Let’s get this straight: negativity has no place in the equine world. The horse is an animal that lives in the now. They don’t care if your dressage test was botched — they probably didn’t even know they were performing a test. But the mental state of the rider can have a significant impact on the horse, and constant negative energy should have no place in that partnership.
And yet we see negativity Every. Single. Day. The media has had a field day with the story of Michael Barisone and Lauren Kanarek. Not only the fact that an ex-Olympic dressage rider shot one of his students, but that the victim faced online bullying afterwards. If you want my opinion, the story just sounds like a tragic ending to a bad relationship between two not-so-great people. Equestrians are so rarely in the New York Times. Yet, the big story that gets in the paper is about attempted murder and bullying. Is that really what we want to be known for?
Meanwhile, another high-profile mess, SafeSport and George Morris, has also made the pages of the Times. Another equine great brought down by a past tainted with sexual abuse of his students. More online bullying and discord ensued after that news broke. Equestrians everywhere fell on both sides of the split as to whether or not the allegations were true.
In the midst of all of this, videos of animal abuse regularly circulate the internet, filling our heads with unforgettable images of tragedy and pain. I believe that it’s important to remember that we are our animals’ voices and that role comes with the added responsibility of standing up for them — but I don’t need my Facebook feed filled with horrible videos every other post.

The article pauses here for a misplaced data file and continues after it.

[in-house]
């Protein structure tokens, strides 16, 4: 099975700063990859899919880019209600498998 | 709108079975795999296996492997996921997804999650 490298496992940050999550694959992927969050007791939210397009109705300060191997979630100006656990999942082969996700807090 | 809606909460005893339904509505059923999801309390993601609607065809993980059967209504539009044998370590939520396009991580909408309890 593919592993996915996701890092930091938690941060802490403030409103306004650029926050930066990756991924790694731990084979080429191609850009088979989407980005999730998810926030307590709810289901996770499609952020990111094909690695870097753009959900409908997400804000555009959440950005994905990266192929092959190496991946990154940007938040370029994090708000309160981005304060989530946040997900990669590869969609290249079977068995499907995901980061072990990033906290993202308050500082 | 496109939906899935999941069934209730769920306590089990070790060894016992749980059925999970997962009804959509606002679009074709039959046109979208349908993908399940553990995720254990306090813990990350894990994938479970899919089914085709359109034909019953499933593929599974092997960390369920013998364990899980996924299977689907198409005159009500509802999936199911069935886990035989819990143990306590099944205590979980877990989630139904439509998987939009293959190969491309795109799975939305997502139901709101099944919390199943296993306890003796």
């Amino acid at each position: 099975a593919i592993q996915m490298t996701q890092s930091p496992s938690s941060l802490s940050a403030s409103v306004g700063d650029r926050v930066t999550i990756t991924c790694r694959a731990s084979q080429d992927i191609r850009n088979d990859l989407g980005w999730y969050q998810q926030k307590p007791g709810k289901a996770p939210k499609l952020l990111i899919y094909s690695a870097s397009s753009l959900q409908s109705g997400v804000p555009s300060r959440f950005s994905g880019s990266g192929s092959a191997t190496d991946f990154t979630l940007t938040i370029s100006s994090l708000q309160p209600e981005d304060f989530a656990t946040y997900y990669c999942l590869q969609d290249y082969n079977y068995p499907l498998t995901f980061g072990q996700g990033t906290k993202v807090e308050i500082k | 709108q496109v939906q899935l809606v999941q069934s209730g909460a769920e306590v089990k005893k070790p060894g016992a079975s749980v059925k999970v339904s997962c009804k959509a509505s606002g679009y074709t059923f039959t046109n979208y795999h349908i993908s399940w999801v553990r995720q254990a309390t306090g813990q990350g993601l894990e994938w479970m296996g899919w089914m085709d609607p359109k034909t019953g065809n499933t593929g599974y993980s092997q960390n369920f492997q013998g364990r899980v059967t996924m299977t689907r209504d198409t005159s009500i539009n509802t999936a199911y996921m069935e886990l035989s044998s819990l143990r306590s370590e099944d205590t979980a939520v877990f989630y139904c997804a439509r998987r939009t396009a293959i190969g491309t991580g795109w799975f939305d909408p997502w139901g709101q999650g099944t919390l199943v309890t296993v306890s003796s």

Even with all of these negative stories and images, equestrians somehow feel the need to bring ourselves down too. I was scrolling through Facebook the other day when I came across an ad for C4 Belts. The first image was a belt for eventers with the phrase “Why suck at one discipline when you can suck at all three?”
Ha ha, yes, very funny. But to me, that attitude can be so damaging to both horse and rider that why the heck would we want to emulate it, even as a joke? Go to any horse show, stand at the ring, and wait. If you wait long enough, you’ll hear trainers say absolutely despicable things to their students. Tears are far too common on show days when riders break under the pressure of making their trainer look good with a perfect round.
All of that pressure creates fear and anger in riders that gets passed on to our horses. It’s common and accepted for riders to growl — sometimes literally scream — at their horses to tap into that prey drive, pick up the pace, and jump a little higher in a jump off.
That animal blesses you by not throwing you on the ground every day and our response is to put the fear of God into them? We’re humans — not mountain lions. Acting like one is a surefire way to ruin your relationship with your horse.